Without a primary, the shard was unable to accept writes. Applications that write to the shard began to time out. Because of widespread use of this shard across applications, including the API, the unavailability of this shard starved compute resources for the API and cascaded into a severe API degradation. Automated monitoring detected the failed election within a minute. We began incident response within two minutes. Because this was a complex failure mode that we had not previously experienced, we needed to diagnose the underlying cause and determine the steps to remediate. Our team identified forcing the election of a new primary as the fastest remediation available, but this required restarting the database cluster. Once we restarted these nodes, 27 minutes after the event began, the Stripe API fully recovered.
After mitigating user impact, we investigated the root cause and identified a likely code path in a new version of the database’s election protocol. We decided to revert to the previous known stable version for all shards of the impacted cluster. We deployed this change within four minutes, and until 21:14 UTC the cluster was healthy.
At 21:14 UTC, automated alerts fired indicating that some shards in the cluster were unavailable, including the shard implicated in the first degradation. This began a second period of severely degraded availability that lasted until 22:47 UTC. We initially assumed that the same issue had reoccurred on multiple shards, as the symptoms appeared the same as the earlier event. We therefore followed the same mitigation playbook that succeeded earlier.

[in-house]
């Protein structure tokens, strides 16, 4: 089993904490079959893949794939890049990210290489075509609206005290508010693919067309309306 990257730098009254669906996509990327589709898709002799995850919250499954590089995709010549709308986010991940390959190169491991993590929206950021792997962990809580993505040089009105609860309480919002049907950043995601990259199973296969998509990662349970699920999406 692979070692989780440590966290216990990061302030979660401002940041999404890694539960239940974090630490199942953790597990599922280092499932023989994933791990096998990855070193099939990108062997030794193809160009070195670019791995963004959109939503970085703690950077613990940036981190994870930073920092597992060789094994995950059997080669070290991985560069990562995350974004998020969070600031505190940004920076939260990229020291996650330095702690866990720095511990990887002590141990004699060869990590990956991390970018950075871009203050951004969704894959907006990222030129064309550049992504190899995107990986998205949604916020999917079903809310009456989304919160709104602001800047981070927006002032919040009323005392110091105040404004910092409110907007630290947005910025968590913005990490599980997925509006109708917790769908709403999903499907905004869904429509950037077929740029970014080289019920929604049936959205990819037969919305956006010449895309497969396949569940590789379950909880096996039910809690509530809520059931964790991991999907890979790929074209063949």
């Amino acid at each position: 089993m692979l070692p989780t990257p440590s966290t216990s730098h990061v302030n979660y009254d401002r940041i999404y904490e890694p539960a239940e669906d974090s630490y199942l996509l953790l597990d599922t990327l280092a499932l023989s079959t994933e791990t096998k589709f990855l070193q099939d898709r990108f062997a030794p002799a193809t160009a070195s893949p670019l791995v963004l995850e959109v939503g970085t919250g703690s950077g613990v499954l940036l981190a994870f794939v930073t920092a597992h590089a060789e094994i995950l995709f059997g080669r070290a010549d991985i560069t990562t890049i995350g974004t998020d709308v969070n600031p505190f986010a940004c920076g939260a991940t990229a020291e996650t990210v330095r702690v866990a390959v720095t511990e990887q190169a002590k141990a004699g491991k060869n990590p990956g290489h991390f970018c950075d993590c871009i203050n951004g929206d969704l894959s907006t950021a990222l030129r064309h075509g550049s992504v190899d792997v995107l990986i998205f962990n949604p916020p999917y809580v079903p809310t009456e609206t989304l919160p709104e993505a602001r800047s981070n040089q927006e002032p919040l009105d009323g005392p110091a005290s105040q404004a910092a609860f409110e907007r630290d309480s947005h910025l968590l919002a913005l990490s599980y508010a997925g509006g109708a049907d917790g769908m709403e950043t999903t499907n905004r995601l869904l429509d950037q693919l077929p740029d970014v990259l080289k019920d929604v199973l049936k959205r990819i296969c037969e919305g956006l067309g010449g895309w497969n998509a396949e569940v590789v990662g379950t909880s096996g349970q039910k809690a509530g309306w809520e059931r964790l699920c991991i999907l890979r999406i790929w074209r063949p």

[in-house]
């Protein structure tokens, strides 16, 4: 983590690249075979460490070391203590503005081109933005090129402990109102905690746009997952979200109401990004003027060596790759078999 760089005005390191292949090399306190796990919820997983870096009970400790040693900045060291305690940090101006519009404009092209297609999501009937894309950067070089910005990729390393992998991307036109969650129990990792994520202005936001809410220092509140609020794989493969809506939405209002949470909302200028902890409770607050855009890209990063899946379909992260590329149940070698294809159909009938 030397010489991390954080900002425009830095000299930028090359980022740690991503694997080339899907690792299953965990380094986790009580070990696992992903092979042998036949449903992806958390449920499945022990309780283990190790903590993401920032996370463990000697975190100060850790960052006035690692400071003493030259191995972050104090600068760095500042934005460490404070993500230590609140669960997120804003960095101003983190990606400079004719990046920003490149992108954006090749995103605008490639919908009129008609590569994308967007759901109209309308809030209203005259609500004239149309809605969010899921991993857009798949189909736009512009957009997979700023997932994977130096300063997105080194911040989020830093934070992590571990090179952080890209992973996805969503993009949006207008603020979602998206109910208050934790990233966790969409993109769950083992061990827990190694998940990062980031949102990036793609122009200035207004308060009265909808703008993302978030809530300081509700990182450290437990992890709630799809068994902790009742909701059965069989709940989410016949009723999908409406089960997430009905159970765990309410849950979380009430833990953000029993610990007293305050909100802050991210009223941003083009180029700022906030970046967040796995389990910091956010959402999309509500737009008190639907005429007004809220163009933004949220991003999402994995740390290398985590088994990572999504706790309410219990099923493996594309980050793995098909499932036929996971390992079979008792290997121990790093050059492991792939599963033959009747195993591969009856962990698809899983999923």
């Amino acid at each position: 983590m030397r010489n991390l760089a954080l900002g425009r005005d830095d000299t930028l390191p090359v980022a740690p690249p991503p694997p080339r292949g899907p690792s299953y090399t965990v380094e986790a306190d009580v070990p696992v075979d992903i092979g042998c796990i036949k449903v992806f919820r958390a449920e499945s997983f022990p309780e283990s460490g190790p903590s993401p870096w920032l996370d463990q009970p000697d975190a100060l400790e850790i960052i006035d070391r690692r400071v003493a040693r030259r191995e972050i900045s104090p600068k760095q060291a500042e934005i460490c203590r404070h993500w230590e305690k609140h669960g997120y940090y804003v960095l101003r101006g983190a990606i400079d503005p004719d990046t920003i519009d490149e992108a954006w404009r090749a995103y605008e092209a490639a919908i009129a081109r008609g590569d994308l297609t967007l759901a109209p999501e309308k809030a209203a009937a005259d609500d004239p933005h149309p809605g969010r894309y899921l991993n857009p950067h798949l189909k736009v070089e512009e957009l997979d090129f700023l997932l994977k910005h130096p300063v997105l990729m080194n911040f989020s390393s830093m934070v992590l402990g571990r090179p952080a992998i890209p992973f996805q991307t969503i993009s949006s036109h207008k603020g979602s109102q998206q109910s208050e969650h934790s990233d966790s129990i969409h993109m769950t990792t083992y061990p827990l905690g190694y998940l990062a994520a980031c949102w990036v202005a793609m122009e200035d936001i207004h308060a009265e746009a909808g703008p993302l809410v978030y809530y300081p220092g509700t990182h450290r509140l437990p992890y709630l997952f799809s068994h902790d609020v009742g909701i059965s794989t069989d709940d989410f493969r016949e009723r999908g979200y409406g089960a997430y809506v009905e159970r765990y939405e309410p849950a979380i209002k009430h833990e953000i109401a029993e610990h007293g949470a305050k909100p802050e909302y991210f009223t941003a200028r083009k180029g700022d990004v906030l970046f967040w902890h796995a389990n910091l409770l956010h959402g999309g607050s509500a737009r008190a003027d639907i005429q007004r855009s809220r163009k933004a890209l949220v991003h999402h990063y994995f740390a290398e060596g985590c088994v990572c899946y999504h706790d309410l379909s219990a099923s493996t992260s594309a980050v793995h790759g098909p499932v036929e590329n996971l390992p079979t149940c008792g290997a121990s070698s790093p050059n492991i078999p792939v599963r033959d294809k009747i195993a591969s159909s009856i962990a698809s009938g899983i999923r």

However, the second period of degradation had a different cause: our revert to a known stable version interacted poorly with a recently-introduced configuration change to the production shards. This interaction resulted in CPU starvation on all affected shards. Once we observed the CPU starvation, we were able to investigate and identify the root cause. We then updated the production configuration and restored the affected shards, which mitigated the incident at 22:34 UTC. After we verified that the cluster was healthy, we began ramping traffic back up, prioritizing services required for user-initiated API requests. We fully recovered at 22:47 UTC.
In response to these events, we implemented additional monitoring to alert us when nodes stop reporting replication lag, and if a shard enters a state that could trigger this election fault in the database failover system. We are working with the database maintainers to develop a fix for this underlying fault.
We are also introducing several changes to prevent failures of individual shards from cascading across large fractions of API traffic. This includes additional circuit-breaking on failed operations to particular clusters, including the one implicated in these events. We will also pursue additional fault isolation techniques to contain the impact of a single failed shard and limit resource consumption by clients attempting repeated retries of failed requests.
Finally, we will introduce further procedures and tooling to increase the safety with which operators can make rapid configuration changes during incident response.
We know that you have the highest standards for the financial and technical infrastructure your business relies on. We share your standards; our business can only succeed if we are consistently reliable enough to power a material fraction of internet commerce. We deeply regret letting you down on July 10th.
We are redoubling our efforts to increase the resiliency of our systems. We have already conducted the first of a series of thorough reviews to identify improvements to our systems and practices. The improvements we have rolled out and will roll out soon will significantly reduce the likelihood of similar events in the future.